Don't panic! We're officially still in Summer, and even if many may think that salads are for the hot Summer, we usually eat them all year round, but the one we bring you today is especially fresh and ideal for the summer: it the Panzanella!
The Panzanella is a typical Tuscan salad, and its recipe is very versatile, and may vary from household to household, like every traditional recipe. But there are three ingredients that you just cannot skip: the Tuscan hard bread, ripen tomatoes and basil.
In the Tuscan families' recipes you can easily find other ingredients (that you can skip if you want) like cucumber, capers, onion and a large etc...
At the end of the day, it's a different kind of salad, and you can enrich the fundamental ingredients with what you find in your fridge. We love to add mozzarella fresh cheese to everything and of course to salads too! If you thought that only the Caprese salad had the "mozz exclusive" you were wrong!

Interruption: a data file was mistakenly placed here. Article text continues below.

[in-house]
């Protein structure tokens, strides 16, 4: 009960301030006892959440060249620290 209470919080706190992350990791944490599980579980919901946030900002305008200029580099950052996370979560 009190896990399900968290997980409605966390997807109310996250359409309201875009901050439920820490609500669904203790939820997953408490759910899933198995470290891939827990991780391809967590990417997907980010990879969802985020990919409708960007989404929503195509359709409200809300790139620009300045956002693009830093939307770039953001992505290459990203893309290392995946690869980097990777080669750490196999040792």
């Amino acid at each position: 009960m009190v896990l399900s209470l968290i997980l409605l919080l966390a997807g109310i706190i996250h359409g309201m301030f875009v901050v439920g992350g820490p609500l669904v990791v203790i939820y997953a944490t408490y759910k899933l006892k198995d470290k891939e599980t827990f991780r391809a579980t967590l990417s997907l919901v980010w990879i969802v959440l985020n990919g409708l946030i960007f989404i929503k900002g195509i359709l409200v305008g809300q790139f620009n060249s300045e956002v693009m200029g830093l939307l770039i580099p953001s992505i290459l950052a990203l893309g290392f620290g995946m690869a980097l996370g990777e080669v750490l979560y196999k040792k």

As a trivia, we can tell you that even if this dish is nowadays an entree or a first course or the perfect tupperware sala to bring with you for a picnic, many decades ago the Panzanella was the typical summer breakfast! They use to change it with the polenta during the Winter. Breakfast of champions for the landworkers that modeled the beautiful fields of Tuscany.
If you want to have a more accurate historical background of the birth of Panzanella, keep reading down here, if you don't, just read the recipe below the historical section! :)